No one knows who said this phrase, but it is an important idea to consider for many reasons. For example, how do we talk about courage? How do we talk about intimacy? How do we talk about identity? We talk about the face. We face our fears. We discuss important things face-to-face. We know someone when we can put a name to a face. The face is the conduit for expressing the most basic and fundamental human emotions.
These are the ideas the Daniel Wennogle, a Denver-based Civil Litigator and Trial Attorney, brought to light back in November at the Fourth Annual Restoring Hope Event (hosted by DecorAsian to benefit Mending Faces). Before Dan found his passion for practicing law and participating in court, and before he became a die-hard Broncos fan and an avid fly fisherman, he was a child born with a cleft lip and palate.
If you have never heard of a cleft lip or cleft palate, it isn’t as rare as you might think. In fact, according to a study by the World Health Organization, a child is born with a cleft lip or palate somewhere in the world approximately every two-to-three minutes. While the cause is currently unknown amongst medical researchers, it is one of the more common birth defects worldwide.
“I was lucky,” Wennogle says. “I was born with a cleft lip and palate in the United States of America with a caring and devoted family that had access to top notch medical resources. As a result, I had a normal, happy and healthy childhood. I’ve also been able to make friends, be outgoing and have good social relationships. I’ve been captain of sports teams, played lead roles in plays, and most importantly, I’ve been able to know what it feels like to fall in love.”
Now imagine another child half way across the world living in the Philippines that isn’t afforded the same opportunity to gain access to medical care like Dan received. In these situations, ear disease and dental problems can occur frequently, as well as problems with speech development. These children are also typically shunned by society and therefore cannot experience the same quality of life as “normal” children without a cleft lip or palate.
A cleft lip and/or palate surgery is by no means simple, but it is not as involved as some major surgeries performed for children with more serious health issues. Yet, this manageable level of medical care can literally change the world for a child and their family because it can change the way he or she interacts with people. “Our faces are how we interact with the world,” Wennogle continues. “A smile, a kiss, a spoken word; all of these things are difficult and compromised with a cleft lip and/or palate. Yet these things lie close to the core of what it means to feel human. This surgery is much more than cosmetic because it changes lives for the better and I am a living example of that.”
Dan is correct. Research shows the recognition of faces is an important neurological mechanism that an individual uses every single day of their life. Our brains are literally hardwired to trigger instant reactions based on the image of a human face and any distortion in that image makes it more difficult to pick-up on nonverbal communication, such as emotion. Those that are born with a minor birth defect like a cleft lip can suffer deeply from this subconscious differentiation.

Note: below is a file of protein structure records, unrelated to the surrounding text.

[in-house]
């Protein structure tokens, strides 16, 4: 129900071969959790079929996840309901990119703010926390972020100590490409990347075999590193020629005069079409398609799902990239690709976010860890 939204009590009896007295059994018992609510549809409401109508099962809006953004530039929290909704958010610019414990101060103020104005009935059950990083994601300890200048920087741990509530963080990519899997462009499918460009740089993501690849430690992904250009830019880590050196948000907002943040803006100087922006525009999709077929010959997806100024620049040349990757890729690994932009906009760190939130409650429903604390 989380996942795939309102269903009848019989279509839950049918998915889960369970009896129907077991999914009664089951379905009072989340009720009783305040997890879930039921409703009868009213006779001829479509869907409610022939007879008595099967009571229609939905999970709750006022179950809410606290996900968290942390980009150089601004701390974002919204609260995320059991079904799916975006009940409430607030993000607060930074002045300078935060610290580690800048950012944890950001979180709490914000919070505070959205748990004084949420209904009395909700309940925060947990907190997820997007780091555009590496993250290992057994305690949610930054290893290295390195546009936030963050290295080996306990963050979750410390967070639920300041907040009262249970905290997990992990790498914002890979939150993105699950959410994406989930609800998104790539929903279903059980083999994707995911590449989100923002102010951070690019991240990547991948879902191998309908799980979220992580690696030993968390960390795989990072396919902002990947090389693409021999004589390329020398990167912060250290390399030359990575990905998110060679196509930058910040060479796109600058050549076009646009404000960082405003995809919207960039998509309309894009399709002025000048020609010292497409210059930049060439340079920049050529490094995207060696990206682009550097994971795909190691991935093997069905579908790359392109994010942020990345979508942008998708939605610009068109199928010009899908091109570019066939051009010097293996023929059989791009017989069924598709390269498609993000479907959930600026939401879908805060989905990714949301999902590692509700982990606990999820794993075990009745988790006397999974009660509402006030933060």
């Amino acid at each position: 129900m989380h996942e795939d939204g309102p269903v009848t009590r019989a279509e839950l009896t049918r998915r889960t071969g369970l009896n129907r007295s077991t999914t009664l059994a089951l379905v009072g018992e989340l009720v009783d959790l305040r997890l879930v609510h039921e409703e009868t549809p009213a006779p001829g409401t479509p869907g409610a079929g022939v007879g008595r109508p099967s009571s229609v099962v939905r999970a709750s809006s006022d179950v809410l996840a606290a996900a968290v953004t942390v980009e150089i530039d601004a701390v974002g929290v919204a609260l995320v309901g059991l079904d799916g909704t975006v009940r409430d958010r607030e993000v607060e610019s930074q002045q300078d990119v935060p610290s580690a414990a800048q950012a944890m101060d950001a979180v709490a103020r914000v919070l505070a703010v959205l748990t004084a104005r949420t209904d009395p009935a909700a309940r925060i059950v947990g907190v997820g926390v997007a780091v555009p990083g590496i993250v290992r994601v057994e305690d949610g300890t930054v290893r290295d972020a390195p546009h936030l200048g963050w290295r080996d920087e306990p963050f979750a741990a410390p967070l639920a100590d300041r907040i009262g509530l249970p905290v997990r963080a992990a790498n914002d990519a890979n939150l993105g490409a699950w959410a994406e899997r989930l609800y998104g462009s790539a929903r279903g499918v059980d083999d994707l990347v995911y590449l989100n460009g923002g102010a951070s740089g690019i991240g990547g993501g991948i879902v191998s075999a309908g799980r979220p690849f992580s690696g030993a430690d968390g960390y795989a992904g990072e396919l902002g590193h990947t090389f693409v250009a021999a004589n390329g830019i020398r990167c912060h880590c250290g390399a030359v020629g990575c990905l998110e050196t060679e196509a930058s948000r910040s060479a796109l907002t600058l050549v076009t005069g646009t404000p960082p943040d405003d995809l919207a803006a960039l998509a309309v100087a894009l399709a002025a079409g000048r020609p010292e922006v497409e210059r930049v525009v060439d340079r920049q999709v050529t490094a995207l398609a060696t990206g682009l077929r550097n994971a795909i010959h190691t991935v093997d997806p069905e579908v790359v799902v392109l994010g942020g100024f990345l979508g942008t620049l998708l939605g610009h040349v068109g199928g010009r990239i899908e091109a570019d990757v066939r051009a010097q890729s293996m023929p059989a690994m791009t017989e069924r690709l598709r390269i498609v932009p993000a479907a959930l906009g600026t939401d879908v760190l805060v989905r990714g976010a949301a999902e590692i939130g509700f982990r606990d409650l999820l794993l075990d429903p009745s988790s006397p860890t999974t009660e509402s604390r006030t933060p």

And it is because of this neurological construct that Dan recognizes, along with the life he has led, happiness he’s enjoyed and the passion he shares that inspires him to want to give back to children in need. “I wanted to get involved with a local grassroots nonprofit called Mending Faces that brings wonderful people together that share a strong commitment to making a large impact on children’s lives that were born with a cleft lip and/or palate.”
In February of 2015, a group of volunteers (with both medical and nonmedical backgrounds) travelled to Kalibo, Aklan, Philippines with a goal of performing 60 cleft lip and palate surgeries for children in need and at no cost to their families. The group also raised the funds necessary to bring along supplies, equipment and care packages to help the children and their families cope with the hardship of surgery. This took a lot of planning, effort and money to get these volunteers (who donate their own time and pay their own way) and the necessary supplies to the children in need.
What’s amazing is in just six days, Mending Faces exceeded our goal – we treated 83 patients and conducted 87 total surgeries – both records for a Mending Faces mission! By the numbers that included 54 cleft lips and 33 cleft palates. That’s $1,000,000 in services! This annual medical mission would not be possible without our partners in the Philippines, the U.S. and around the world including generous volunteers and donors.
From my perspective, it is hard to digest the happenings of this week and put the experience into words. First and foremost the volunteers are what made everything so exceptional. Regardless of race, religion or country of origin, everyone came together to do something truly inspiring for generations to come. We each played our separate parts well and when all of those efforts came together, the results spoke for themselves. Now an impoverished, but extraordinary group of children have reason and ability to smile and communicate without fear or limitation.
“For a child with a cleft lip or palate to receive the opportunity of a lifetime, all it takes is a small amount of support that will make a difference for an entire lifetime,” continued Wennogle.
A surgery to repair a cleft lip or cleft palate is roughly $250. This is due to the fact that our volunteers donate their time as well as cover their travel and lodging expenses to participate in the medical mission.To support or learn more about Mending Faces and its most recent medical mission, please visit: http://www.mendingfaces.org/.